Romano: Slow U.S. and global economic growth are positives for REITs, and that still seems to be in place. Some of the macro overhangs that had clouded 2019 are not necessarily removed, but there is a bit more clarity around things like the trade war and Brexit. Interest rates remain low and the supply and demand picture still looks attractive across most property types and most areas of the country.
What do you think are some of the biggest near-term risks or potential headwinds to REIT performance in 2020?
Gable: One headwind could just be valuation. Many REITs have re-rated substantially higher, and while some of that move can be justified, we do have some concerns with how the absolute level of valuation will be viewed by generalists in a downturn.
Barnard: The biggest concern for us fundamentally is around the demand picture in 2020 and beyond, which will depend on overall global growth. Conversely, if growth does accelerate more meaningfully (not our base case) and we see bond yields and interest rate expectations take a hawkish shift, then listed real estate is likely to lag other asset classes.
Kellenberger: It could be the reacceleration of prospects for economic growth, which may cause a rise in interest rates. Should that happen, we could see investors rotate away from REITs in the short term. Other concerns we are watching for REITs in 2020 would be an acceleration of retail bankruptcies. We’re also closely watching new supply in certain segments, like senior housing, self-storage, and apartments. Right now, that seems like it is well-contained, but it is an issue that we are watching.
How do you view the potential impact of the coronavirus at this time?
Gable: As a long term investor, we try to look past the uncertainty and focus on the companies we own and their ability to continue to generate good free cash flows. That being said, the impact is spreading. Should central banks need to step in with lower interest rates to stimulate markets to offset the impact, real estate values would probably receive some positive support. Real estate companies have already started granting some rent relief to tenants impacted by the virus, but overall, the combination of current income and the relative stability of earnings has not been impacted dramatically for most companies, and we don’t expect that to change at this point.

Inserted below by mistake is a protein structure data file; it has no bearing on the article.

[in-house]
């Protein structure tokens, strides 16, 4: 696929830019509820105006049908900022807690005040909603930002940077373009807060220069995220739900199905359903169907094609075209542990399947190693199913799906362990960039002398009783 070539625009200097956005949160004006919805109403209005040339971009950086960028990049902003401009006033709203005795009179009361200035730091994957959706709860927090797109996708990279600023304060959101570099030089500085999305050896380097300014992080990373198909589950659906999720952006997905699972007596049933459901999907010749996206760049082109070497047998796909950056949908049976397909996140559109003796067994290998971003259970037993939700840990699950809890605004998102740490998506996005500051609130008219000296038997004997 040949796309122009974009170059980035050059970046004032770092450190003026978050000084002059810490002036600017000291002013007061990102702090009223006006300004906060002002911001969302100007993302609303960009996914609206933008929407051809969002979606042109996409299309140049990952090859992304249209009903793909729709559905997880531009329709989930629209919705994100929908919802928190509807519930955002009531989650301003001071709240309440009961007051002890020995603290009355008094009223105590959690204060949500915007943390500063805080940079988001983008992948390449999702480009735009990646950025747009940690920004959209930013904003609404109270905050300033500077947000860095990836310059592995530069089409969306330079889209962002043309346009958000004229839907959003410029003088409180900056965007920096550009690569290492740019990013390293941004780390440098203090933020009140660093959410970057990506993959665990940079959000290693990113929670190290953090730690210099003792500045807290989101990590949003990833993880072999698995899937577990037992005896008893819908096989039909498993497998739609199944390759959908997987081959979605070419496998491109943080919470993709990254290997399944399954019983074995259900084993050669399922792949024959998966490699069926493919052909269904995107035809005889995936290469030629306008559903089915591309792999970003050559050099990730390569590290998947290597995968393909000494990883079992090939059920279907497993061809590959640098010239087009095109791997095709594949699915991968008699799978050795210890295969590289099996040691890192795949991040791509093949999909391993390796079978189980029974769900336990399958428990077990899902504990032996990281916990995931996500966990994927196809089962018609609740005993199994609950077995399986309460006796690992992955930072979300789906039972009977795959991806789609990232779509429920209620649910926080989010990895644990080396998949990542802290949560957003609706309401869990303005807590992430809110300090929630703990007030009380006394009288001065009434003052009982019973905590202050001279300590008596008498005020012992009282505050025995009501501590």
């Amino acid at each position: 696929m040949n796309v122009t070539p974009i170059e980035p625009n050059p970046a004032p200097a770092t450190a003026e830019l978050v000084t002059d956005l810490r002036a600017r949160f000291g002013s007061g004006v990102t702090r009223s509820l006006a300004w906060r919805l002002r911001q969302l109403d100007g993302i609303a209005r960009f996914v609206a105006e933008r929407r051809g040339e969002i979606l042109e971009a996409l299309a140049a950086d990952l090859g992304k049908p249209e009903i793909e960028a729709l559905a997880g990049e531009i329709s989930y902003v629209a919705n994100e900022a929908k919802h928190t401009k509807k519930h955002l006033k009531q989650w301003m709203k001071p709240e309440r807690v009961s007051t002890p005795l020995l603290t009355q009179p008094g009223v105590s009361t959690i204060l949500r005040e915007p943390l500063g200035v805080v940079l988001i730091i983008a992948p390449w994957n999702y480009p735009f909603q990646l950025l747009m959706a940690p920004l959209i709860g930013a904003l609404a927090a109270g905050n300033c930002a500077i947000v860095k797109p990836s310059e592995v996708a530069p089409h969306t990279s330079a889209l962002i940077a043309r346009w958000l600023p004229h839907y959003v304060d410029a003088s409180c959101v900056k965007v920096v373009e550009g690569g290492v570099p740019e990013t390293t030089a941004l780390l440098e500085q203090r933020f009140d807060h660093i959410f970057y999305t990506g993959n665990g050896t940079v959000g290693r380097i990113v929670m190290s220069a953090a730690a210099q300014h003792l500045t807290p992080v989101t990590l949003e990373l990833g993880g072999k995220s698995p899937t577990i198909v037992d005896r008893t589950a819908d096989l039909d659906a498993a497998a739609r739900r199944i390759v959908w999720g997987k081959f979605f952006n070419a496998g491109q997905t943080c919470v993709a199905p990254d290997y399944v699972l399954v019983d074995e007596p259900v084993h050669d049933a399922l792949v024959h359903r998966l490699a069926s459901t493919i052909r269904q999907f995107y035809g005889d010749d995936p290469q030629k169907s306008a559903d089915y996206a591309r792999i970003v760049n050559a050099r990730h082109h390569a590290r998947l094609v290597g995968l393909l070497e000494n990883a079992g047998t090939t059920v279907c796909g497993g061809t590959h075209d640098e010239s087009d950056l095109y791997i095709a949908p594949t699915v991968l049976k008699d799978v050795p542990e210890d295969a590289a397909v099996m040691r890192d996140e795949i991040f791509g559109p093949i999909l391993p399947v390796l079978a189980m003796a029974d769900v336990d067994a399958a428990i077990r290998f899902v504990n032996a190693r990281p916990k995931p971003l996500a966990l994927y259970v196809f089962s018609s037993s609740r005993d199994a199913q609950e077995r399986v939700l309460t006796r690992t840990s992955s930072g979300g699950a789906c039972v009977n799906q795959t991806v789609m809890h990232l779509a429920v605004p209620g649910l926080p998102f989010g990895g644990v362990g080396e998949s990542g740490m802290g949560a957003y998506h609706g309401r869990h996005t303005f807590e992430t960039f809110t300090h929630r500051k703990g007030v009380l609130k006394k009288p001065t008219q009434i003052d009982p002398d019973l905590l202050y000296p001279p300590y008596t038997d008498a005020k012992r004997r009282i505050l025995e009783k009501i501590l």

Barnard: Beyond the more obvious direct impact on hotel and retail, there may be medium or longer-term implications for the property sector. Across Asia, the outbreak has led many companies to roll out different forms of remote working plans, highlighting the viability of flexible workspace solutions which could change the way businesses think about their physical office space requirements in the future. The surge in online shopping and data connectivity, as people stay and work from home also supports continued demand for underlying infrastructure such as logistics space and data centers.
Barnard: The risk of a global pandemic has clearly increased and markets have traded down sharply on fears of the negative economic fallout. Potential Fed rate cuts and policy initiatives can help restore confidence, but won’t contain a virus. The depth and duration of the impact is very much uncertain. We expect more economically sensitive REIT sectors around the world will feel the negative effects while more defensive REITs should hold up relatively well.
Romano: From an earnings perspective, hotel and retail REITs globally will sustain the most negative impact. The impact is likely to be temporary ( a few quarters or so) and hotels in particular could be set up for a sharp price recovery at some point in 2020. We’re also seeing high quality REITs with defensive earnings streams being negatively impacted due to indiscriminate selling, particularly of “winners”.